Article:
Section 227 does not define “prerecorded voice.” In the absence of a statutory definition, courts must start with “the language employed by Congress” and assume that the “legislative purpose is expressed by the ordinary meaning of the words used.” I.N.S. v. Phinpathya, 464 U.S. 183, 189 (1984). Statutory interpretation begins with the plain language of the statute. United States v. Berkos, 543 F.3d 392, 396 (7th Cir. 2008). Although the language and design of the statute as a whole may also provide guidance in determining the plain meaning of its provisions, absent clearly expressed Congressional intent to the contrary, the plain language should be conclusive. Id.

         The definition of “prerecorded” is simply: “recorded in advance.” Prerecorded, Merriam-Webster's Dictionary (2019). There is no other language in the TCPA that provides any clues or offers contrary evidence as to the meaning of “prerecorded.” Rather, the evidence demonstrates that the plain meaning should control. The statute defines other terms that appear. For example, it is unlawful to make any call using an “automatic telephone dialing system.” 47 U.S.C. 227(b)(1)(A). A separate TCPA subsection defines “automatic telephone dialing system.” See 47 U.S.C. § 227(a)(1). Similarly, the TCPA defines “established business relationship, ” “telephone facsimile machine, ” “telephone solicitation, ” and “unsolicited advertisement.” See 47 U.S.C. § 227(a)(2)-(5). The failure to define “prerecorded” differently from its plain meaning while giving a special definition for other terms that appear in the statute is evidence that Congress intended for the plain meaning of the word to control.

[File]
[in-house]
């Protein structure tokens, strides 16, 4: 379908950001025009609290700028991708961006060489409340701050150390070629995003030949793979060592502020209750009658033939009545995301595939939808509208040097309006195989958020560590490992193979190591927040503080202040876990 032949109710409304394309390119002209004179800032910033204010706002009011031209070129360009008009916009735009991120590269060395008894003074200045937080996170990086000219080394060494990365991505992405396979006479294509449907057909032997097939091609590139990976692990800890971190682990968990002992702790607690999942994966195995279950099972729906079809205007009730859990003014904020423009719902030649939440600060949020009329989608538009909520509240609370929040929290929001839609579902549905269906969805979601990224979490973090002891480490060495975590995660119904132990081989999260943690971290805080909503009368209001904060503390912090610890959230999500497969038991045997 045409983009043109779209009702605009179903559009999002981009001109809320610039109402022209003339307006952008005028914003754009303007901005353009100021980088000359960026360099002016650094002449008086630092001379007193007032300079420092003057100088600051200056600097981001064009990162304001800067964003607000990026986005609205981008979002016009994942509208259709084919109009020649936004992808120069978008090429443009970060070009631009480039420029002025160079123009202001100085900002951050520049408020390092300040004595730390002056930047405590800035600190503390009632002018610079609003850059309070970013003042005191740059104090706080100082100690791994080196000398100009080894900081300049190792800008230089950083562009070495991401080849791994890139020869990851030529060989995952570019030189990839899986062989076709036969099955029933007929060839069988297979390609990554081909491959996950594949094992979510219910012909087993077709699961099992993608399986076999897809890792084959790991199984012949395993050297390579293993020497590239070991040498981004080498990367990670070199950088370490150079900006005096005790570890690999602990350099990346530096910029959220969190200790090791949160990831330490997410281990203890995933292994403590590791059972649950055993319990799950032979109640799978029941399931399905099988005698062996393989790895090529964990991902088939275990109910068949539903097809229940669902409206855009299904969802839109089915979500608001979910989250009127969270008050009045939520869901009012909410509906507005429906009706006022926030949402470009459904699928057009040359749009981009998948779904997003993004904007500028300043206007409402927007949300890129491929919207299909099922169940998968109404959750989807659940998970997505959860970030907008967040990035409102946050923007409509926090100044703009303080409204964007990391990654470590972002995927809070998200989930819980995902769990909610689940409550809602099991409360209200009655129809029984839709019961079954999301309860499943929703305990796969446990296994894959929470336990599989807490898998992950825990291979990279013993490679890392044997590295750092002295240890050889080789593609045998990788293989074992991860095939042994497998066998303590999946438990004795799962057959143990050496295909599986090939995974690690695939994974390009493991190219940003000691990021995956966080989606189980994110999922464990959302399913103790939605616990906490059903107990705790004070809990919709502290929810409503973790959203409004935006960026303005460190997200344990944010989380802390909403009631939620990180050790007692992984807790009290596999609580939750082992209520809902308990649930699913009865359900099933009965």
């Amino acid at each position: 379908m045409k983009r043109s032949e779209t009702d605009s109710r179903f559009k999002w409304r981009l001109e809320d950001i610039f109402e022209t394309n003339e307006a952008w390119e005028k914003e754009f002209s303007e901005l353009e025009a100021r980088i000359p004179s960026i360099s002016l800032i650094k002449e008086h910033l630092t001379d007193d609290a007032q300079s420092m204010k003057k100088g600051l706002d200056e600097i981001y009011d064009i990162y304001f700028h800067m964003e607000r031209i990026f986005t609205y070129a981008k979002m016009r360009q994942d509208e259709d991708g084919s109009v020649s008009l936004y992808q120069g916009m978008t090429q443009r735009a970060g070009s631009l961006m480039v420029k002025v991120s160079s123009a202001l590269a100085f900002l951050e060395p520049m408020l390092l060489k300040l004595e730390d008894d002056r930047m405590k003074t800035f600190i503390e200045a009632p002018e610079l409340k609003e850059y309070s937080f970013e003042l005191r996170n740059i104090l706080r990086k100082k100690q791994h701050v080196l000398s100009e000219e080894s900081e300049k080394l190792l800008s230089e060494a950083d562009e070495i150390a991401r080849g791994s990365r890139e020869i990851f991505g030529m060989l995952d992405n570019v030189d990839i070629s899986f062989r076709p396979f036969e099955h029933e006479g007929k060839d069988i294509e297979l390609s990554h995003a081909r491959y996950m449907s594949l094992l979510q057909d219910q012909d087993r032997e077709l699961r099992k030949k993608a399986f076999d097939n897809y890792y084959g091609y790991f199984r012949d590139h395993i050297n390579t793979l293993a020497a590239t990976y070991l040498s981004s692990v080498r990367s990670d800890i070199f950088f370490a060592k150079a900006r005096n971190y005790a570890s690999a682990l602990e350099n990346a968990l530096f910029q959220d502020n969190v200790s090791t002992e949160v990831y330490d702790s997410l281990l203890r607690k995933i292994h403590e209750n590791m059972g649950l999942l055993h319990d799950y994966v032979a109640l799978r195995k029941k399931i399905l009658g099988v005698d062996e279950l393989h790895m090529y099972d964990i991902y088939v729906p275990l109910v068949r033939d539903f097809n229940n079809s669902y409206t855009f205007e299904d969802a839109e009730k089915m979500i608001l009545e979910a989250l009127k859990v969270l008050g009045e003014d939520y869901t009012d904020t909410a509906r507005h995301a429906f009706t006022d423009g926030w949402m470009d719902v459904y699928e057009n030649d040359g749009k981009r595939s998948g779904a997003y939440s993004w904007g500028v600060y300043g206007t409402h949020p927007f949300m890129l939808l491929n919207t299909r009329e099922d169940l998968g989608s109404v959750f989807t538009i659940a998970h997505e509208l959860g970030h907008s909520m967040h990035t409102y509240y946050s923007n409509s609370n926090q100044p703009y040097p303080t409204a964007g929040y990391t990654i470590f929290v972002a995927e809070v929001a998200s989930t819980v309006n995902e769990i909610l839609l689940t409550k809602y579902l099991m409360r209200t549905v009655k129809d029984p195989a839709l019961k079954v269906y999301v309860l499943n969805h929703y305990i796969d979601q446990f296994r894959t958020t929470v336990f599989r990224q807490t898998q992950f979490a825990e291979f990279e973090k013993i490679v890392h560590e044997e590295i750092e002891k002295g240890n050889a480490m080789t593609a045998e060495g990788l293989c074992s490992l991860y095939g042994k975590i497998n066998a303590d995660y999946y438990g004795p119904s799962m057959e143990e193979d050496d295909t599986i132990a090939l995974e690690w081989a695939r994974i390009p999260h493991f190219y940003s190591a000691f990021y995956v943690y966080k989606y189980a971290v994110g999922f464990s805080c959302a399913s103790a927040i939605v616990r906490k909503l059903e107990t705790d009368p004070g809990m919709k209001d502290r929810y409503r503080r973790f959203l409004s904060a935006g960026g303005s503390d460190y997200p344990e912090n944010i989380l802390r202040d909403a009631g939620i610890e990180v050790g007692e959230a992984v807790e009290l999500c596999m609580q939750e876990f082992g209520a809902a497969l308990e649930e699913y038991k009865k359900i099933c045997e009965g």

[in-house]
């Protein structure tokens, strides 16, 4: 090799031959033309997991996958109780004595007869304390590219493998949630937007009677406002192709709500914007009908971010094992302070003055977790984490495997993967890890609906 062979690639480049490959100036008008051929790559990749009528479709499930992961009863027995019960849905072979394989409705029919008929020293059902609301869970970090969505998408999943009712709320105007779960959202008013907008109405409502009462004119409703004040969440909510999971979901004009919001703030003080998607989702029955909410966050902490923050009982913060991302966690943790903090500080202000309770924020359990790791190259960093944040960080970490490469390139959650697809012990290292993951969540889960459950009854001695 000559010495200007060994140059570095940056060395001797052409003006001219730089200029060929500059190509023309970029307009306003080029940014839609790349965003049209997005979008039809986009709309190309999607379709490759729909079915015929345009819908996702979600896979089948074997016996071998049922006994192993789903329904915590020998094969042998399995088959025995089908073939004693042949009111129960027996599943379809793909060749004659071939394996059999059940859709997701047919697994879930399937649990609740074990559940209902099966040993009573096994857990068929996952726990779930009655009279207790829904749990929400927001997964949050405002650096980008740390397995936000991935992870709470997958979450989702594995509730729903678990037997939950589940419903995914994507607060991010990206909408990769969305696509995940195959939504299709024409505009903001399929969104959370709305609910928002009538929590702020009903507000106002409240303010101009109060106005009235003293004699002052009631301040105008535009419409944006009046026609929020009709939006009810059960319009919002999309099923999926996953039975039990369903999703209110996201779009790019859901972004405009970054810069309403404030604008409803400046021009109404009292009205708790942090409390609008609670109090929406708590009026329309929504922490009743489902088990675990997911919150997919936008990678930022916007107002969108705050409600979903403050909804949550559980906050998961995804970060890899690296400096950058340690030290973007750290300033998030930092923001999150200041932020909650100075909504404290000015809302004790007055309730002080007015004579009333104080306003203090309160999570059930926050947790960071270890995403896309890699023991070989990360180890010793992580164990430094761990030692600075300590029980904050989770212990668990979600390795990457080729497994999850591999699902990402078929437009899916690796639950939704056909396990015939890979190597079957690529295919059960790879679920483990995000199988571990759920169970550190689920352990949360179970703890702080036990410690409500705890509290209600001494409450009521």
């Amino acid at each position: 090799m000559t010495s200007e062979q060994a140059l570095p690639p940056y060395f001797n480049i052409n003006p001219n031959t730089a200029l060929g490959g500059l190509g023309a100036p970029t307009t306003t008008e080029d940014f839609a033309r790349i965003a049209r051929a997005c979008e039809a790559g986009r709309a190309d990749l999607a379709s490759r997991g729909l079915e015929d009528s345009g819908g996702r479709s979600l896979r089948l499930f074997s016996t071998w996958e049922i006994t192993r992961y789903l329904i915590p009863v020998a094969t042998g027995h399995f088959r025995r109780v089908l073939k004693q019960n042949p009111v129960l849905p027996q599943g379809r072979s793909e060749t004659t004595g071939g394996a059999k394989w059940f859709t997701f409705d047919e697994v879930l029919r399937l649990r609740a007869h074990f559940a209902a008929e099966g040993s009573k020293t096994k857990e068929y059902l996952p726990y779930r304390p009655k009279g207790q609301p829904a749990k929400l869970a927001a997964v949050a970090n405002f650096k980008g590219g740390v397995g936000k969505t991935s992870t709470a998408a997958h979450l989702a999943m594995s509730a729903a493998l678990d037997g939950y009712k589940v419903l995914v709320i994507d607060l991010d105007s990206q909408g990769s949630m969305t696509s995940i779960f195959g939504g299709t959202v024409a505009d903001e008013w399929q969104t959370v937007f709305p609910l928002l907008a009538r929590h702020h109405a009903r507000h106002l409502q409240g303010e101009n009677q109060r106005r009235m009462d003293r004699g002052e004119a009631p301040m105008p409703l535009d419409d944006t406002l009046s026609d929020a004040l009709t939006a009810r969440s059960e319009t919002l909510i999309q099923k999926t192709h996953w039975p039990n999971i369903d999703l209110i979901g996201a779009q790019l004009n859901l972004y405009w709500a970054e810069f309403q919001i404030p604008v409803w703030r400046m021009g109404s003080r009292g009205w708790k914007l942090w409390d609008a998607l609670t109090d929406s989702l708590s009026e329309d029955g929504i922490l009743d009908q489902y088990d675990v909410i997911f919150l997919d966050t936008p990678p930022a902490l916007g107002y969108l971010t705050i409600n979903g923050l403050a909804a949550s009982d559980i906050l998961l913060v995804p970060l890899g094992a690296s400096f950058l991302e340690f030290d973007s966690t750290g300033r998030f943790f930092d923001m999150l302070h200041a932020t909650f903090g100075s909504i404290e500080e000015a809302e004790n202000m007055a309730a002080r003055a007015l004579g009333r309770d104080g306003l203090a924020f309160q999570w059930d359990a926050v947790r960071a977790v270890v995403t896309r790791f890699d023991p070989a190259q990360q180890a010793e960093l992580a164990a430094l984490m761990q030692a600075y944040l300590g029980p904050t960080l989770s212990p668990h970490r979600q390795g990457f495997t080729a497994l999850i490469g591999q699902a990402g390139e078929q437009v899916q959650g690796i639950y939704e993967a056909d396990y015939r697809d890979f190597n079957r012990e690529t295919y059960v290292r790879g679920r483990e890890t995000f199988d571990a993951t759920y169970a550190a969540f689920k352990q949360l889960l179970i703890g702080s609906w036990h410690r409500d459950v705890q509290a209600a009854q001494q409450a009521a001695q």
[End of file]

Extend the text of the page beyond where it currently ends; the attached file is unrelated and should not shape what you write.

Defendant is correct that, in a prior opinion in this case, the Court noted, “‘prerecorded' is a term of law under the TCPA that carries certain penalties.” Bakov, 2019 WL 1294659, at *9. Defendant takes this sentence out of context. That sentence was taken from the Court's decision to exclude an expert witness because the expert lacked proper foundation to give an opinion. The witness had not listened to recordings of the calls at issue in this case and was not capable of “thoroughly analyzing and understanding whether the TCPA's use of ‘prerecorded' carries a meaning other than the one he bestowed upon it.” Id. That observation was not a ruling on the meaning of “prerecorded, ” nor was it a ...